If you re-read it, I hope you would agree that I wrote objectively about Amazon’s acquisitions and innovations which have propelled audiobooks into the mainstream consciousness.

      By the way, I’m not an author. I’m an audiobook narrator in Atlanta. If asked my opinion, I would say that I am grateful for ACX.com. That site allowed me to finally gain a foothold in the industry I love and do the work I am called to do.

      Best wishes for your continued success!

      Cordially,

      Karen Commins

      Reply
  2. Steve Simon

    Ok let’s just talk about audiobooks then, where Audible used high royalties at the outset to lure authors and narrators in and then when it became successful, cut royalties in half (or worse). And now they unilaterally dictate what price they sell books at, so that wonderful $4 price for a whisper sync audiobook is completely at the expense of the author, not Audible. There’s more, but what ACX has done is single-handedly give independent authors and narrators an outlet for their work (genuinely good), but they’ve done it purely to increase their own margins, take brutal advantage of those same authors, and advance their desired stranglehold on the entire audiobook publishing industry.

    Reply
    1. Anthony Pero

      Since you mentioned it, that $4 whiapersync sale is almost in all cases an EXTRA sale. One the author wouldn’t have gotten otherwise. And in order to get that $4 deal, the consumer purchased the ebooks

      Or do you think a large number of consumers purchase multiple formats of the same book at full price? I know I don’t, and I spend quite a good bit of money on books. I spend $500 a year on audiobooks. That puts me in the top 1% of consumers in that category.

      If an author gets 10 whispersync sales, it’s unlikely they even cannibalized one single full price audiobook sale. Maybe at 50, you are likely to have cannibalized one real sale. Maybe. By then, the author has made far more money than he’s lost, and probably acquired new readers to boot.

      Not getting the complaint.

      The royalty bait and switch? That’s a perfectly legitimate complaint. As long as it’s accompanied by a disclaimer noting that Amazon’s royalty rate is still significantly better than a traditional publisher’s rate, if the author hasn’t retained those rights, and there’s not much in the way of an advance to make it worthwhile giving up all of that backend.

      Reply
      1. Karen Commins

        Hello, Anthony! Thanks for sharing your views about the Whispersync royalties.

        More importantly, thank you for being a loyal audiobook listener! 🙂

        Cordially,
        Karen Commins

        Reply
      2. Steve Simon

        Good point Anthony on the whispersync sale being incremental. My thinking was that the ebook is a lot cheaper than the audiobook to begin with, so if you wanted the audiobook, you’d just buy the ebook+audiobook for less than the audiobook alone. Admittedly that’s a pretty audiobook-centric view of the world and not sure where the balance is in terms of cannibalizing the sale, but my complaint is that Audible doesn’t give ACX authors a choice, whereas a traditional publisher can opt in or out of the program.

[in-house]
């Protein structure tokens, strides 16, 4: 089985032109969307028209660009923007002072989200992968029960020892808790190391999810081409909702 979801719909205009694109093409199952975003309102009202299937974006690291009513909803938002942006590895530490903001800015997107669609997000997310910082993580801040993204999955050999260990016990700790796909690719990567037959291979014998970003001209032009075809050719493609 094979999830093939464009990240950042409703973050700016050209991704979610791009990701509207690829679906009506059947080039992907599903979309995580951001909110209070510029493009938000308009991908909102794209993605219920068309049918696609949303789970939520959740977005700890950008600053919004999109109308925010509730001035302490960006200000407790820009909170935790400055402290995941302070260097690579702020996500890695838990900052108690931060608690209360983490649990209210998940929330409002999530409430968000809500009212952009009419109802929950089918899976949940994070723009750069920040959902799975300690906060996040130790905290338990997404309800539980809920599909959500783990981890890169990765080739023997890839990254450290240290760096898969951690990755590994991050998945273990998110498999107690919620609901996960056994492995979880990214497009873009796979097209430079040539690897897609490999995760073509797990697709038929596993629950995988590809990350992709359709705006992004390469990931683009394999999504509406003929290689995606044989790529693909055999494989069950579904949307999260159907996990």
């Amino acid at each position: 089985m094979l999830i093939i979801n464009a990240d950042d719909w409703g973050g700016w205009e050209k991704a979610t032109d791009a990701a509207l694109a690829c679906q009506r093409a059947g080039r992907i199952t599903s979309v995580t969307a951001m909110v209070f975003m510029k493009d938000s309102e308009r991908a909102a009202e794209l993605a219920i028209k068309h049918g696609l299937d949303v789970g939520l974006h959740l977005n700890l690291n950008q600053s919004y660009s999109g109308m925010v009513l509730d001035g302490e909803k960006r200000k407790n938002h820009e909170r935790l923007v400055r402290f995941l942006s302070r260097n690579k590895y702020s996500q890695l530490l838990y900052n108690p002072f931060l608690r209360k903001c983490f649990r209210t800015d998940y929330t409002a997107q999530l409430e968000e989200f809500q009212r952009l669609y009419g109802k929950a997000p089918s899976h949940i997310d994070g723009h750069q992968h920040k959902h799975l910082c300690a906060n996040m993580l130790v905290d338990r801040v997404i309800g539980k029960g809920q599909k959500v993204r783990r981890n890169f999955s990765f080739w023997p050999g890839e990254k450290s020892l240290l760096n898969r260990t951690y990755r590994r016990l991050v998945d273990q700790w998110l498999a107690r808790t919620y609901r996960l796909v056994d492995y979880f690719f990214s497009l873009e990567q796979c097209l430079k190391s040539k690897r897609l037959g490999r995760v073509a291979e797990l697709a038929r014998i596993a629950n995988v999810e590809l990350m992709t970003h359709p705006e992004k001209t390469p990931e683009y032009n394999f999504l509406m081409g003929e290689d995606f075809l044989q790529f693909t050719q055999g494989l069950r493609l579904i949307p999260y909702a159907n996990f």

Also good point on the royalties being higher from Amazon than from a traditional publisher. Just irks me that Audible doesn’t have to put in any effort whatsoever – they don’t given an advance AND they don’t make the audiobook for you, and they still take your rights away for 7 years AND they don’t let you make/sell CDs.

        The post-ACX world is still much better than the pre-ACX world 😉

        Reply
  3. S. D. Smith

    I appreciate the article, and am a BIG fan of audiobooks myself. My own first book, The Green Ember, was a finalist for Audible’s Children’s Book of the Year. My publisher (small) and I talk a lot about Audible’s access and margins. I lean, “It’s great” and he leans, “Boy, they sure take a huge share.”

    Mostly, I just wanted to comment and say how wonderful it was to read your comment responses. So generous, so absent any angry retorts brimming with resentment. Beautiful. So refreshing.

    I want to thank you, Karen.

    Reply
    1. Karen Commins

      Greetings, S. D.! It’s my turn to thank YOU! I laughed at how you summed up the discussions about Audible’s access and margins. You made my day by mentioning my comment responses!

      Not only was I raised on the Golden Rule, but I’ve adopted another guiding principle as an adult:

      “Would I rather be right, or would I rather be kind?”

      I strive to choose the side of kindness.

      Thanks again for taking the time to leave a comment, and best wishes for your continued success!

      Cordially,
      Karen Commins

      Reply
  4. Freya Berry

    Hi there,

    I am assuming the answer to this is “yes”, but does anyone know for sure if Audible is the exclusive supplier of audiobooks to Amazon? ie, Would I be prevented from selling my audiobook product on Amazon without going through Audible/ACX?

    Thanks! Freya

    Reply
  5. Karen Commins

    Hello, Freya! You can still sell your audiobook on Amazon even if you didn’t go through ACX to create it.

    Audiobook distribution companies can get your completed audiobook on Amazon, including:
    http://www.BigHappyFamilyAudio.com
    http://www.AuthorsRepublic.com

    Others will work with you for a fee to create the audiobook before distributing it for you, such as:
    http://www.Listen2aBook.com
    http://www.ListenUpIndie.pub

    These companies also distribute to libraries. Authors who produce their audiobooks on ACX under a non-exclusive distribution agreement could extend their reach through one of these sites.

    I hope this info is helpful. Thanks for the great question!

    Cordially,
    Karen Commins

    Reply